Role of Echocardiography in Assessment of Cardioembolic Sources: a Strong Diagnostic Resource in Patients with Ischemic Stroke

AbstractPurpose of ReviewThis review will discuss the most frequent sources of cardiac embolism and the role of echocardiography in these different clinical settings, and, in addition, provide suggestions about the choice between transthoracic (TTE) and transesophageal echocardiography (TEE).Recent FindingsStroke is the third leading cause of death in industrial countries, and 15 –40% of all ischemic strokes are due to cardioembolism. TTE and TEE are cornerstones in the detection of cardioembolic sources and provide fundamental information about the embolic risk and most suitable treatment of these patients, improving long-term outcomes.SummaryEchocardiography is a widely available, inexpensive, and safe diagnostic tool that is almost free from contraindication, and these elements allow the common use of this technique in almost all the patients with ischemic stroke. The most common cardioembolic sources include left atrial appendage thrombosis during atrial fibrillation; vegetations in infective endocarditis; cardiac masses including left ventricular thrombosis, cardiac tumors, etc.; atherosclerotic plaques; and passageways within the heart serving as conduits for paradoxical embolization, e.g., patent foramen ovale.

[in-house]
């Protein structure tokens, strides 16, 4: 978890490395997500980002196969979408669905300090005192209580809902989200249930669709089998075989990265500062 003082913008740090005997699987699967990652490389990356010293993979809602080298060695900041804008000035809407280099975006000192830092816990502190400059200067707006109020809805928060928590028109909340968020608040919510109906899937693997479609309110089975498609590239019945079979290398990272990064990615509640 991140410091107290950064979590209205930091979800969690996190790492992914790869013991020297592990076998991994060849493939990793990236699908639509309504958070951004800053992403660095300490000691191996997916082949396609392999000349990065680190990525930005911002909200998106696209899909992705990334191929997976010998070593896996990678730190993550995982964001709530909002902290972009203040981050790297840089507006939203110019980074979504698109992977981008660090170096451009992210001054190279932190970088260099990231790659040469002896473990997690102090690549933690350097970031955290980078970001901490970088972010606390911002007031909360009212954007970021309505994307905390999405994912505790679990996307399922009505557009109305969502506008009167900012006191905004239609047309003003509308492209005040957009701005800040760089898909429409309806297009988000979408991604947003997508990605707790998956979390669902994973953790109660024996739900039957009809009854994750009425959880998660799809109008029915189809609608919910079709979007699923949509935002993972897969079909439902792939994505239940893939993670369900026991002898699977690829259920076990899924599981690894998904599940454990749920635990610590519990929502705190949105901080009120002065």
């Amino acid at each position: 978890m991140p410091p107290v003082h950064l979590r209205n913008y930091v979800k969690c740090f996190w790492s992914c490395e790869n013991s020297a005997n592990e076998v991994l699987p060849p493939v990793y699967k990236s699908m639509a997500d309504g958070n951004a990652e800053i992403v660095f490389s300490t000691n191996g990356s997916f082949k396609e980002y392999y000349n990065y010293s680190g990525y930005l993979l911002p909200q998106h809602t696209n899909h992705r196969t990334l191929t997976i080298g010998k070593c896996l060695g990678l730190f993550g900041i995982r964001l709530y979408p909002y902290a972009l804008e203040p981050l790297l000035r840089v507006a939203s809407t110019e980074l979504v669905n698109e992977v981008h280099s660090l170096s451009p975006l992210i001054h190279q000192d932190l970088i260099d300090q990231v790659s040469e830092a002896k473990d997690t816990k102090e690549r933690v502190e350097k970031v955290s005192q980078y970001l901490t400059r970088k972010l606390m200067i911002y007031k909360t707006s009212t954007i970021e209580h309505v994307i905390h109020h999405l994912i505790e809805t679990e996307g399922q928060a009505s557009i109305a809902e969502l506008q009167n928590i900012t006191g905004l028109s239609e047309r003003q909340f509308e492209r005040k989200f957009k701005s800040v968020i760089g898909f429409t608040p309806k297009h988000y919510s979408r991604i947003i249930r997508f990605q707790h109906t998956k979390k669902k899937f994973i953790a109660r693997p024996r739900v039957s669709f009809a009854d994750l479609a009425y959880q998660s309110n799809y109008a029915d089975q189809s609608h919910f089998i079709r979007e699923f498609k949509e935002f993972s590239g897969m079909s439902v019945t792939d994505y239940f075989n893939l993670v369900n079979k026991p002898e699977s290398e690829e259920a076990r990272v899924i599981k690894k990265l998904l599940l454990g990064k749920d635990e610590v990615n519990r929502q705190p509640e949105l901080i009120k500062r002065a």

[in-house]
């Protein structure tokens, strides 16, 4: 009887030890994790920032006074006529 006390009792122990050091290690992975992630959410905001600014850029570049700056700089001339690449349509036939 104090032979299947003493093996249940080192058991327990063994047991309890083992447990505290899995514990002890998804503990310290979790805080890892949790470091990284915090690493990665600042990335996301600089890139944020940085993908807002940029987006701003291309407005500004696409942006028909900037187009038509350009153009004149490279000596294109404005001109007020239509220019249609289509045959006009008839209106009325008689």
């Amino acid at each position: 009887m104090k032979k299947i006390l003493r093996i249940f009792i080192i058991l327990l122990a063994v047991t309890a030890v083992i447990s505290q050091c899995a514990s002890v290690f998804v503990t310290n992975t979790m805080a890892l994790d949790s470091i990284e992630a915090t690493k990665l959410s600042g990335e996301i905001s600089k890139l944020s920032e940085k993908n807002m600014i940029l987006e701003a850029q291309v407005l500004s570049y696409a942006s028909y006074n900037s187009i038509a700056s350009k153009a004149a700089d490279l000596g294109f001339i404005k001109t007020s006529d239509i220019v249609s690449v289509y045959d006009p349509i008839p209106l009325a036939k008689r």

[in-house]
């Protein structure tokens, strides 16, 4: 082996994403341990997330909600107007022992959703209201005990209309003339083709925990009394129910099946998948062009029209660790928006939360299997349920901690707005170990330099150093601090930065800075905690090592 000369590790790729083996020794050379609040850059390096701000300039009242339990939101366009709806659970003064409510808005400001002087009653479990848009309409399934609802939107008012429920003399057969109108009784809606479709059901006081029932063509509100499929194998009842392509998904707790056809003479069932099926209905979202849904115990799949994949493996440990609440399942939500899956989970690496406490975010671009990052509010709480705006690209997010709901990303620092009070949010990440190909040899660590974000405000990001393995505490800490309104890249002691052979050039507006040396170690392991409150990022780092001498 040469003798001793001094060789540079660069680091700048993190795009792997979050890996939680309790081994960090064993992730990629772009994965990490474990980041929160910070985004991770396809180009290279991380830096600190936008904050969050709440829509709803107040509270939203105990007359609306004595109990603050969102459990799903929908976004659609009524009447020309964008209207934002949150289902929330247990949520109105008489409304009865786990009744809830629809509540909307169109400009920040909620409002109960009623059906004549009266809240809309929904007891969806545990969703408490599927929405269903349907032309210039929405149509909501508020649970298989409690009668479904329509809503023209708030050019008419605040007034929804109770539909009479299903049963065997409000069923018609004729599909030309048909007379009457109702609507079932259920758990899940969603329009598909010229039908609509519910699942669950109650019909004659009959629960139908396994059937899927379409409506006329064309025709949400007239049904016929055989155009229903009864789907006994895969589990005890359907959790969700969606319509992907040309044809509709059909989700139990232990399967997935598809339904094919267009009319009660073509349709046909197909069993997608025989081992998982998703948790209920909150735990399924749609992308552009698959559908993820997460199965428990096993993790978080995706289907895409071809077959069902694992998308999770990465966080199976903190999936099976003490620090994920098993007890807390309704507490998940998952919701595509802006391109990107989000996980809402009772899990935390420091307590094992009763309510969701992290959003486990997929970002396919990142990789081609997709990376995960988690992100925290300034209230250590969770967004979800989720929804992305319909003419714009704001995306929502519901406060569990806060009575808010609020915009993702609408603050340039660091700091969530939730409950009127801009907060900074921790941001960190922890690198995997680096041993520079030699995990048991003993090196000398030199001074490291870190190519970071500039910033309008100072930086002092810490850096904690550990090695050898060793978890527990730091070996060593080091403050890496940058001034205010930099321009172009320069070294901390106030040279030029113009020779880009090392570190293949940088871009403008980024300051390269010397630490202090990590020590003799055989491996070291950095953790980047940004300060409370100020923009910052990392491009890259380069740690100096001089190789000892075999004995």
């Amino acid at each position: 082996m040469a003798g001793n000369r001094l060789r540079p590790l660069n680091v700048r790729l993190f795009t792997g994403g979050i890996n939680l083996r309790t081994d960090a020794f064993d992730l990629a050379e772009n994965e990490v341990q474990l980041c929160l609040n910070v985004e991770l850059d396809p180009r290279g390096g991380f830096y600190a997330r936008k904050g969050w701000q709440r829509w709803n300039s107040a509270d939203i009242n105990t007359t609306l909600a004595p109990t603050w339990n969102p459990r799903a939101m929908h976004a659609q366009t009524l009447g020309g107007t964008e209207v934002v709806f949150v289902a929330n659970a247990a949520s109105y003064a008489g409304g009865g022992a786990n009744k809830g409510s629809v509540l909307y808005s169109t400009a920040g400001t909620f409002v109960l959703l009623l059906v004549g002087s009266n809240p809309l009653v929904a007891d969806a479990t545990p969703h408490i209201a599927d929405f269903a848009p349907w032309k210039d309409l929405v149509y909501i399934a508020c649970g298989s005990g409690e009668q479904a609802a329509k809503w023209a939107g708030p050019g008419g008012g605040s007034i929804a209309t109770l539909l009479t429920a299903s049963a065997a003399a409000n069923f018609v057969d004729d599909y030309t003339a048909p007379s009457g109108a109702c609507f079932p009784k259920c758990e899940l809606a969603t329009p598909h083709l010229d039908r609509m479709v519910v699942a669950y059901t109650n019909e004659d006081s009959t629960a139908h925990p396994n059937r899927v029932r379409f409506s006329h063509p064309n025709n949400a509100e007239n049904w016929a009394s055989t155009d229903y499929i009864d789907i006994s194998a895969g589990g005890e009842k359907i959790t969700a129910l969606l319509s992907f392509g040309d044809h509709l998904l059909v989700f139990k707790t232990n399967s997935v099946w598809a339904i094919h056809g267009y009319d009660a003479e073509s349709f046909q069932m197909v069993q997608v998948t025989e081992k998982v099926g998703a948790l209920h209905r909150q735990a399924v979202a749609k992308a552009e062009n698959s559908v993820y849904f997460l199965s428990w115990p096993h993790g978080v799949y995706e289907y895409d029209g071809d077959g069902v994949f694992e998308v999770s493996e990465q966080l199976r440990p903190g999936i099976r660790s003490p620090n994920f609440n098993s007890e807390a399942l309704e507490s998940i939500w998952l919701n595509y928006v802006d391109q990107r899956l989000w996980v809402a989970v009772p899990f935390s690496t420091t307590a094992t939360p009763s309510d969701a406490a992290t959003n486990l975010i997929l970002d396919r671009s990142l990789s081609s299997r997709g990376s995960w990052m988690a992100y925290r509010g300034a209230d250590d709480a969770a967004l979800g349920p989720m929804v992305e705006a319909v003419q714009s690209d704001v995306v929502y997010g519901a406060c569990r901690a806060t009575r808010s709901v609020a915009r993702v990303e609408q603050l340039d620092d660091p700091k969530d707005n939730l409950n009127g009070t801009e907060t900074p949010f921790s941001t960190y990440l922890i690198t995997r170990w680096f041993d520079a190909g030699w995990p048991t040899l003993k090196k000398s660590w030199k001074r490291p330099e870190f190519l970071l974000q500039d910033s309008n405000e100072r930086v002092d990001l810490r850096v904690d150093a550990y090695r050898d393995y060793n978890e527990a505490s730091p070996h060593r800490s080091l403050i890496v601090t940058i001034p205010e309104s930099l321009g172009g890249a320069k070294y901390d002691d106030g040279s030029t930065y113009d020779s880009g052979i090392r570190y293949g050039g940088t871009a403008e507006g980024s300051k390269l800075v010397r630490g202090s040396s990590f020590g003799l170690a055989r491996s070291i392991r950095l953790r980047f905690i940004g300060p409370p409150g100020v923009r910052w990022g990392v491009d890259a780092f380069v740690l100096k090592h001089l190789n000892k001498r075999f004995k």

Source: Current Cardiology Reports - Category: Cardiology Source Type: research

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More News: Atrial Fibrillation | Cardiology | Endocarditis | Heart | Infective Endocarditis | Ischemic Stroke | Patent Foramen Ovale | Stroke | Thrombosis